Crunchy Coconut Oatmeal Cookies

Crunchy Coconut Oatmeal Cookies

Crunchy Coconut Oatmeal Cookies

Last week I was in Leeds due to work, my first time visiting since attending the Leeds music festival many moons ago. It was fun to see a little of what the city had to offer and enjoy a cocktail or two. I am such a home bird though, that by the third day I was missing my family and Hannah! Hannah, you see, went to the vet to get her teeth cleaned on the Thursday morning, but I only learnt when I got home on the Friday that she in fact had 12 teeth taken out! Yorkies have 42 teeth (thank goodness!) and after being a bit sick and groggy, she has bounced back to full strength! 

With all this happening, I knew I wanted to bake cookies when I got home. Cookies are comforting to me and remind me of happy family times. My mum is a big fan of oatmeal cookies, so we would get them a lot, though they were just the shop bought variety (my mum was no baker, unlike both my grannies).  We love the thin and crunchy cookie rather than the soft and chewy type. There’s something more satisfying biting down and hearing that crunch, or dipping it into a cup of tea or a glass of milk! 

Crunchy Coconut Oatmeal Cookies
Simple to make, yet utterly delicious! A batch of these will cheer up you, your family or your work colleagues! 


Hanging Teacup Ginger Biscuits with Fresh Lemon Royal Icing

Biscuits | April 1, 2015 | By

These cute little ginger biscuits, with their sugar fondant topping and swirl of fresh lemon royal icing, would make a great alternative to chocolate for having with your Easter afternoon tea. Let’s face it, by the time afternoon comes around you’ll probably have eaten an easter egg…or two! Let me make it clear from that start, this isn’t your classic ginger nut biscuit recipe that results in chewy biscuits containing raising agents; the aim of the exercise is that these little beauties are kept flat so as to hang delicately off cups. The notion of having a cookie cutter to mould your biscuits, specifically so they may be poised upon the rim of a cup, is admittedly a bit quirky. Having said that, considering Easter celebrates the painting of eggs and involves a human-sized rabbit delivering them, I think quirky fits? I opted to go with yellow food gel, figuring nice bright colours are essential to capture the Easter vibe and represent the start of the British Summer Time! These little cutters are easy to find on places like eBay, etc. Alternatively, you could use any Spring/Easter inspired cookie cutters you already own.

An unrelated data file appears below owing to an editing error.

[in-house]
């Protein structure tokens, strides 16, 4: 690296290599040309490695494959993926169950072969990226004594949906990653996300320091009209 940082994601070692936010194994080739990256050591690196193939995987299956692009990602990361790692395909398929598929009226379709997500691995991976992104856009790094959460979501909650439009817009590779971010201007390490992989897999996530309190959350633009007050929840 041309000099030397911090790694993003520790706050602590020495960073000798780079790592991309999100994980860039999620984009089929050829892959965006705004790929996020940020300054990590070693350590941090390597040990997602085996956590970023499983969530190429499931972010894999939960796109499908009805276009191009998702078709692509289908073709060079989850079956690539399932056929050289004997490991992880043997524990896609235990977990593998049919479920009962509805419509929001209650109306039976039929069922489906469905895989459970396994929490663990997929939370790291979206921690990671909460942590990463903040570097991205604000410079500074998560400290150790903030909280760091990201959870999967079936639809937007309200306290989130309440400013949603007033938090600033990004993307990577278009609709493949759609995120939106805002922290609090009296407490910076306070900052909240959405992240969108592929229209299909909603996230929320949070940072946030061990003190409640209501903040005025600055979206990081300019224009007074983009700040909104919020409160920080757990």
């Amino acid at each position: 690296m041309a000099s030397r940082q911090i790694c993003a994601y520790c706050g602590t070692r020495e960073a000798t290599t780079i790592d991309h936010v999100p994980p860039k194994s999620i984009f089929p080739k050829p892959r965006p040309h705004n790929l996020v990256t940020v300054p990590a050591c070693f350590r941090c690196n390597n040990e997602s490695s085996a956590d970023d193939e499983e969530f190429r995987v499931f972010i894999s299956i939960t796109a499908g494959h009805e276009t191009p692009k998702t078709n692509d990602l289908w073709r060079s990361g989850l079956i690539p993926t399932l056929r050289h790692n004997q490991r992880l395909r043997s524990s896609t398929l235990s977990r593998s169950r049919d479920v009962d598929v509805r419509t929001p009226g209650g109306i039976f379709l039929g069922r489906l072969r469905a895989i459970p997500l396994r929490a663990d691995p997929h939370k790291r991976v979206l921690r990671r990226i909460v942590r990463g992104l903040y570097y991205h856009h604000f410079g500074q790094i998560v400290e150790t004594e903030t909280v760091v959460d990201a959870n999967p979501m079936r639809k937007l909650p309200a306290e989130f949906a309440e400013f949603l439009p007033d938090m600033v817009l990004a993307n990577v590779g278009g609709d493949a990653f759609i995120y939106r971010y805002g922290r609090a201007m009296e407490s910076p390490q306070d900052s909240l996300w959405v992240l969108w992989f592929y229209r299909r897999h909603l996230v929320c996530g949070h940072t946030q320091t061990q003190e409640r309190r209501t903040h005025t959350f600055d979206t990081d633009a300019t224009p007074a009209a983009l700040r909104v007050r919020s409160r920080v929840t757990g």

This is a fun, easy recipe to make with kids. They can get their hands dirty mixing the ingredients and colouring the icing yellow. To simplify it further, you can leave out the sugar fondant and just decorate with the royal icing. The biscuits will taste good either way!

I hope you all have have a lovely Easter. 

EHanging Teacup Ginger Biscuits with Fresh Lemon Royal Icing
Easter Hanging Teacup Ginger Biscuits with Fresh lemon Royal Icing
Yields 38
Crunchy ginger biscuits with a sugar fondant topping, decorated with a swirl of lemon royal icing.  For the biscuits
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  1. 175g plain flour
  2. 75g unsalted butter, cubed
  3. 50g caster sugar
  4. 2 tsp ground ginger
  5. 1 egg, beaten
  6. A pinch of salt
  7. For decorating
  8. 500g sugar fondant
  9. food gel colouring, yellow
  10. 600g icing sugar
  11. 2 egg whites
  12. juice of 1 lemon
  13. water, for thinning out the royal icing if needed
  1. Sieve the flour into a large mixing bowl and rub in the unsalted butter until it resembles breadcrumbs.
  2. Add in the sugar, ginger, salt and then the beaten egg. Bring the mixture together to form a dough. Shape the dough into a ball, wrap in clingfilm and chill for 30 minutes.
  3. Preheat your oven to 180c.
  4. Once chilled, roll out the dough onto a floured surface to about 5mm thick. Use your cookie cutter to stamp out your shapes.
  5. Bake for 15 minutes, or until golden brown. Leave them to cool on a wire rack.
For the sugar fondant topping
  1. On a floured surface, roll out the sugar fondant to around 3mm thickness. Use your cookie cutter to stamp out your sugar topping.
  2. With a small brush, wet the underside of the sugar topping with a little water and then smooth it down on top of one of your biscuits. Get creative! If you have a flower cookie cutter, you can impress one or two flower shapes onto the surface of the sugar topping to make a little petal design. Repeat this process until each biscuit is topped.
For the royal icing
  1. Place the icing sugar into a large mixing bowl, along with the 2 egg whites and juice of 1 lemon. Beat thoroughly with a spoon (or hand mixer), add a little water if needed to thin it out. You will want the icing to have the consistency of toothpaste. Add a few drops of yellow food gel colouring and mix until it's all even.
  2. Spoon the icing into a piping bag fitted with a small nozzle.
  3. Pipe over a small section of the biscuit to create a mini flower effect. Repeat until all biscuits are covered.
  1. Yield: 38 biscuits (depends on the size of your cookie cutter.). Can keep stored in an airtight container for up to three days.
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 Hanging Teacup Ginger Biscuits with Fresh Lemon Royal Icing